Now, what if you're in florescent lighting? Well assuming they're not daylight balanced, this will give a greenish tint to your pictures (to me this gives the image a sickly feel). So this time, to balance from the green color of the florescent lights, you'll have to use a warming filter that leans back towards the red side of the spectrum.
    With tungsten lights (which are common in high school basketball gymnasiums), the image becomes very orange. This would require a tungsten filter, which takes on a bluish tint.
    And also typical in gyms are mercury vapor lights, which have a tendency to make your images somewhat blue, I believe. I can't remember fully on this one, but I think you would just follow the reversed step you would take for tungsten to fix this one...which would be a slightly orangish filter.
     
  6. ksmattfish

    ksmattfish Now 100% DC - not as cool as I once was, but still

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    Old flourecent lights always had a green cast. There are several different kinds of flourecent lights out theses days, each claims to be more light normal white light. All have a fun color cast for photographers to deal with, but they aren't all green.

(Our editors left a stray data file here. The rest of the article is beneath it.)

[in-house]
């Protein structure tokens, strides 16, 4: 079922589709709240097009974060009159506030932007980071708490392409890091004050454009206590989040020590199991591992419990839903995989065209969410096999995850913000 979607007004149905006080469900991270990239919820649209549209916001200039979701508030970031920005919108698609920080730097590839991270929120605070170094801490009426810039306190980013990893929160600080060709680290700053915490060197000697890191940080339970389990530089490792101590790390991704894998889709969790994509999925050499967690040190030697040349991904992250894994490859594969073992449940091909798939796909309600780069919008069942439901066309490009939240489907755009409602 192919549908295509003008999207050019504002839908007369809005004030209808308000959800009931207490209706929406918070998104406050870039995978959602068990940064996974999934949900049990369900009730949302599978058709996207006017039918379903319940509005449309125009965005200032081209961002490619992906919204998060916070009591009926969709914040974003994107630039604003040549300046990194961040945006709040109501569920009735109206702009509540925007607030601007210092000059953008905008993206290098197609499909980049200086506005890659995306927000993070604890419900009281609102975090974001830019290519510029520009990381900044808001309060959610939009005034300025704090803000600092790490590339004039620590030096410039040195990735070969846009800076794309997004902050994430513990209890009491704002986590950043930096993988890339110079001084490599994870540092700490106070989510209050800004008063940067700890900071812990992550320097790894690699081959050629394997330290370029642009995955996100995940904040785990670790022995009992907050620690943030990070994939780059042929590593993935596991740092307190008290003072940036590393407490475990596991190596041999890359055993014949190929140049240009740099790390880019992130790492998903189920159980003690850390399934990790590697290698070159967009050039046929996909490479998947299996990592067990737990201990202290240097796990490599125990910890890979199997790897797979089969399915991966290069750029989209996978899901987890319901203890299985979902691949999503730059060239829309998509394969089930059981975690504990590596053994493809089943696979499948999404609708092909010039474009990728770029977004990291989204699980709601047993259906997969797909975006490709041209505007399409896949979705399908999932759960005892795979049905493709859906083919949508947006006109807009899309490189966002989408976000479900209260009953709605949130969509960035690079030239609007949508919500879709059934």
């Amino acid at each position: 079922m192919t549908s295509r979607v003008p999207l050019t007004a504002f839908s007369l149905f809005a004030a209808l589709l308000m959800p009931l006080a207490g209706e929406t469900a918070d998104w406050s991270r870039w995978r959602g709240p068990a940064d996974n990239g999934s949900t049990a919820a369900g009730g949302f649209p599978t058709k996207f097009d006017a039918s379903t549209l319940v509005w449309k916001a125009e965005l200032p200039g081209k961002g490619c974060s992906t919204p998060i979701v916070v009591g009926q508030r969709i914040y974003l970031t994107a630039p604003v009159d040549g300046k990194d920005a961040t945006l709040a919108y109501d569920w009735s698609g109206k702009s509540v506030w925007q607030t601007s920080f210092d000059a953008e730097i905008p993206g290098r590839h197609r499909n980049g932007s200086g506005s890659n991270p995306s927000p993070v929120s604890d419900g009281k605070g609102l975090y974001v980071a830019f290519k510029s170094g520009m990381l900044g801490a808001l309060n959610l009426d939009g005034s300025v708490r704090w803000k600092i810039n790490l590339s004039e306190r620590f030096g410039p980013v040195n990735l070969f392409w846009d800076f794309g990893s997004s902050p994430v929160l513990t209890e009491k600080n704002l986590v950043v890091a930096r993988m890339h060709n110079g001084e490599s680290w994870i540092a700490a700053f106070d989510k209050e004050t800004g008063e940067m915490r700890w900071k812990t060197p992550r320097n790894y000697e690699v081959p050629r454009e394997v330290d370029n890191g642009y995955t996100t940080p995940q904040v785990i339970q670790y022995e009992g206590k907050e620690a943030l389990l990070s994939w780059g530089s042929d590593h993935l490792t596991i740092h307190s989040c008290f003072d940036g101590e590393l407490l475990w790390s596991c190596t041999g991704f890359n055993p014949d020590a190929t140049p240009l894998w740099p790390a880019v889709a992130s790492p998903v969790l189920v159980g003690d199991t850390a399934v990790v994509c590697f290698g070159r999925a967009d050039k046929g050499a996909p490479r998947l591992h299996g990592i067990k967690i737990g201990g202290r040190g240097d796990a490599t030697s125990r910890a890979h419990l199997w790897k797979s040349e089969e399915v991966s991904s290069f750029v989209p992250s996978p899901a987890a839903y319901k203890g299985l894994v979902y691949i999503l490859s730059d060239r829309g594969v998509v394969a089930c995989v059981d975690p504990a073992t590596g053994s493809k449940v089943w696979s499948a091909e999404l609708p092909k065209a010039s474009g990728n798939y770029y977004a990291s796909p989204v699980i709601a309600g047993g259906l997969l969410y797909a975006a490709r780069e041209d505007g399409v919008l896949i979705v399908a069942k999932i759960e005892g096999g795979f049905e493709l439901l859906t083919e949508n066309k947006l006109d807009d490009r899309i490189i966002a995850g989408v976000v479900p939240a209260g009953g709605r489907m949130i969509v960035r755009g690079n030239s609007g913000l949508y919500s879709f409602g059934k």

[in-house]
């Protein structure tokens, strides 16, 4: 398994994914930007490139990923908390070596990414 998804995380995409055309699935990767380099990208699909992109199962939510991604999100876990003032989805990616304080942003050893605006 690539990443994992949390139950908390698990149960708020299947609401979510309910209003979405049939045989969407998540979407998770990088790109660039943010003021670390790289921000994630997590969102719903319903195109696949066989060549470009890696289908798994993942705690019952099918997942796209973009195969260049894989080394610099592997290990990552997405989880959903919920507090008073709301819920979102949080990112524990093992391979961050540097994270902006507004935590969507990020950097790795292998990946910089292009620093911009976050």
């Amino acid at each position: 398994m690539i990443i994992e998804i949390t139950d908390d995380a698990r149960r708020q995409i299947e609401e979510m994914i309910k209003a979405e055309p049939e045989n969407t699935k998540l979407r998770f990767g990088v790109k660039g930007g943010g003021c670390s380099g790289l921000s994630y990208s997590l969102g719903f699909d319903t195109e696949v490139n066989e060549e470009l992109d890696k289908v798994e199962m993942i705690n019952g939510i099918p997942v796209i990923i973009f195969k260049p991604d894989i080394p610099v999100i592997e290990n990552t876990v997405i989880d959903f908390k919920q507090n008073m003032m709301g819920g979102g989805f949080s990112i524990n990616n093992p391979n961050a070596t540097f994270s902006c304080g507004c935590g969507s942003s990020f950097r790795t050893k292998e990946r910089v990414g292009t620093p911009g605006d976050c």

I don't think that flouresent lights fit on the normal color temp scale, as the color cast is a result of electrified gas. The color temp scale is based on an object (like a steel bar) heating up: red hot, orange, yellow, white, blue.

    Mercury vapor lights always add a green cast to my photos.

    Sodium lights add a yellow cast.
     
  7. voodoocat

    voodoocat ))<>(( Supporting Member

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    Incandescent light gives off more of a yellow/orange. That is why a filter to correct this is blue. An 80A. I don't know that i've ever heard about using a green filter to correct tungsten lighting.
     
  8. Dew

    Dew TPF Noob!

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    im looking into a blue filter, i think its most likely to suit my needs on b&w film (B+W blue 080 glass filter) :D ... thanks for all the info

    ... it brings up some questions for me in the "digital v/s film" war (i have both) ... its amazing that filters are needed for many lighting situations .. i argued with the hubby this morning and said, "i can shoot my digital camera in RAW mode right now and get the two colors of this room dead on (with 96% accuratcy of colors) without a filter in sight!" ...